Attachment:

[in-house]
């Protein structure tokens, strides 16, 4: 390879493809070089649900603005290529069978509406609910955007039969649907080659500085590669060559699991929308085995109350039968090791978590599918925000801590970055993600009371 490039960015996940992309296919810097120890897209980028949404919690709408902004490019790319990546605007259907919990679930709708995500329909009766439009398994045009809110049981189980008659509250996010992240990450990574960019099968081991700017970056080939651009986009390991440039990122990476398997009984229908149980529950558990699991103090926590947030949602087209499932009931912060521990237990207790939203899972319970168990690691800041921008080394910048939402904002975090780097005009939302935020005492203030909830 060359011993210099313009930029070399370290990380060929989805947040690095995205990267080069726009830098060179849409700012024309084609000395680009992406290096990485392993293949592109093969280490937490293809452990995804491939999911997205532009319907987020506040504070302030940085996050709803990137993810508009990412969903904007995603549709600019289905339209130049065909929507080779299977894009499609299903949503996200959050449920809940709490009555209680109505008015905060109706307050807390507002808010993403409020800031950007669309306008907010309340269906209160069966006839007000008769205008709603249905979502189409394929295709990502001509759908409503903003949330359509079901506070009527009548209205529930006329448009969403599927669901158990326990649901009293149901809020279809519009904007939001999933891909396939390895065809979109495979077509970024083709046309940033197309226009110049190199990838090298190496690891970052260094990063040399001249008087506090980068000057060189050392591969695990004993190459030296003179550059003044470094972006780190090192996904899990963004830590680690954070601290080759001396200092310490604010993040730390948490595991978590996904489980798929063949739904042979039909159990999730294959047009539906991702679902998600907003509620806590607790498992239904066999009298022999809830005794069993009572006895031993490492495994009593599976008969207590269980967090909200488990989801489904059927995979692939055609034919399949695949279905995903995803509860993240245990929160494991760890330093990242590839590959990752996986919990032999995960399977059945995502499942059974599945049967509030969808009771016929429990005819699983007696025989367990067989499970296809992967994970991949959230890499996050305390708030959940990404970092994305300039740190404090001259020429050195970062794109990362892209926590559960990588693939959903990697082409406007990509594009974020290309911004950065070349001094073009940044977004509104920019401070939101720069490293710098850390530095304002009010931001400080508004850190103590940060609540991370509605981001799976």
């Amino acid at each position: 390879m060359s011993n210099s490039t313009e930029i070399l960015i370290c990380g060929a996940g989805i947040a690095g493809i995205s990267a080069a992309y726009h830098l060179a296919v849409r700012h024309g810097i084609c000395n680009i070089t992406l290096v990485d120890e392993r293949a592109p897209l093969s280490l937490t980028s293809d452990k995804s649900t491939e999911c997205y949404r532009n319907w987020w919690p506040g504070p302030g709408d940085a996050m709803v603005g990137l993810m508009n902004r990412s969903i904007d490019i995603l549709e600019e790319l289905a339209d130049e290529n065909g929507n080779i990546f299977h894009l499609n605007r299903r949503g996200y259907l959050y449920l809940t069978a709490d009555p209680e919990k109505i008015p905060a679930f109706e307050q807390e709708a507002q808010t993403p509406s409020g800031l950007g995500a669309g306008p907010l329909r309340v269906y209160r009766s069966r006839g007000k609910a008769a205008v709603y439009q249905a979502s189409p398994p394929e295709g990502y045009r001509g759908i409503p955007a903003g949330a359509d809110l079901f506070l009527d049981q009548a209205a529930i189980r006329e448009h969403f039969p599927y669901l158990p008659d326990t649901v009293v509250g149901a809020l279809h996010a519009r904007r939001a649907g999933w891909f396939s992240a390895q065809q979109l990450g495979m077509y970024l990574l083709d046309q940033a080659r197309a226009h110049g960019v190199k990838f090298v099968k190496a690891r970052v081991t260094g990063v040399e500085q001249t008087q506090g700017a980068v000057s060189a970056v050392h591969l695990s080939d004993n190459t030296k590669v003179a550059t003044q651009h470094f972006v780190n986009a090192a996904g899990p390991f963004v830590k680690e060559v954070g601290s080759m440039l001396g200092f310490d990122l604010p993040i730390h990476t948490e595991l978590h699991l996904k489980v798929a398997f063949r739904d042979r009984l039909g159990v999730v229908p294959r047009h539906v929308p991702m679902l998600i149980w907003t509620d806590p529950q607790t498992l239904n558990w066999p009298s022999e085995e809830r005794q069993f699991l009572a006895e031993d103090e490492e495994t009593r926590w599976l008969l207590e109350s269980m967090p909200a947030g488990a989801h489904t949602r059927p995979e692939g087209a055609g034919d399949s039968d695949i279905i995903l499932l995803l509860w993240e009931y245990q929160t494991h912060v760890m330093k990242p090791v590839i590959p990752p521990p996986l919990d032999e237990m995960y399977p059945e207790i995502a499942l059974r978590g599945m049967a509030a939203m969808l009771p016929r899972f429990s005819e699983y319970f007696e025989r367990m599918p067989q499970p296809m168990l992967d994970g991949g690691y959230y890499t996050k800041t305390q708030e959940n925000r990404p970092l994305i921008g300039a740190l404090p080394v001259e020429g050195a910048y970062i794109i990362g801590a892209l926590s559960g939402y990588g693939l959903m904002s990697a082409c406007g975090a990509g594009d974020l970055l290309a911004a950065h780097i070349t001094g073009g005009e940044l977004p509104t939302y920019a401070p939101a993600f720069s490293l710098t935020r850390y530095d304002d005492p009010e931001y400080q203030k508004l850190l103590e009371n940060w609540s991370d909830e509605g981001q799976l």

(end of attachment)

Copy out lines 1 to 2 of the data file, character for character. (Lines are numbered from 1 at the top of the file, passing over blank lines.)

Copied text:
[in-house]
């Protein structure tokens, strides 16, 4: 390879493809070089649900603005290529069978509406609910955007039969649907080659500085590669060559699991929308085995109350039968090791978590599918925000801590970055993600009371 490039960015996940992309296919810097120890897209980028949404919690709408902004490019790319990546605007259907919990679930709708995500329909009766439009398994045009809110049981189980008659509250996010992240990450990574960019099968081991700017970056080939651009986009390991440039990122990476398997009984229908149980529950558990699991103090926590947030949602087209499932009931912060521990237990207790939203899972319970168990690691800041921008080394910048939402904002975090780097005009939302935020005492203030909830 060359011993210099313009930029070399370290990380060929989805947040690095995205990267080069726009830098060179849409700012024309084609000395680009992406290096990485392993293949592109093969280490937490293809452990995804491939999911997205532009319907987020506040504070302030940085996050709803990137993810508009990412969903904007995603549709600019289905339209130049065909929507080779299977894009499609299903949503996200959050449920809940709490009555209680109505008015905060109706307050807390507002808010993403409020800031950007669309306008907010309340269906209160069966006839007000008769205008709603249905979502189409394929295709990502001509759908409503903003949330359509079901506070009527009548209205529930006329448009969403599927669901158990326990649901009293149901809020279809519009904007939001999933891909396939390895065809979109495979077509970024083709046309940033197309226009110049190199990838090298190496690891970052260094990063040399001249008087506090980068000057060189050392591969695990004993190459030296003179550059003044470094972006780190090192996904899990963004830590680690954070601290080759001396200092310490604010993040730390948490595991978590996904489980798929063949739904042979039909159990999730294959047009539906991702679902998600907003509620806590607790498992239904066999009298022999809830005794069993009572006895031993490492495994009593599976008969207590269980967090909200488990989801489904059927995979692939055609034919399949695949279905995903995803509860993240245990929160494991760890330093990242590839590959990752996986919990032999995960399977059945995502499942059974599945049967509030969808009771016929429990005819699983007696025989367990067989499970296809992967994970991949959230890499996050305390708030959940990404970092994305300039740190404090001259020429050195970062794109990362892209926590559960990588693939959903990697082409406007990509594009974020290309911004950065070349001094073009940044977004509104920019401070939101720069490293710098850390530095304002009010931001400080508004850190103590940060609540991370509605981001799976």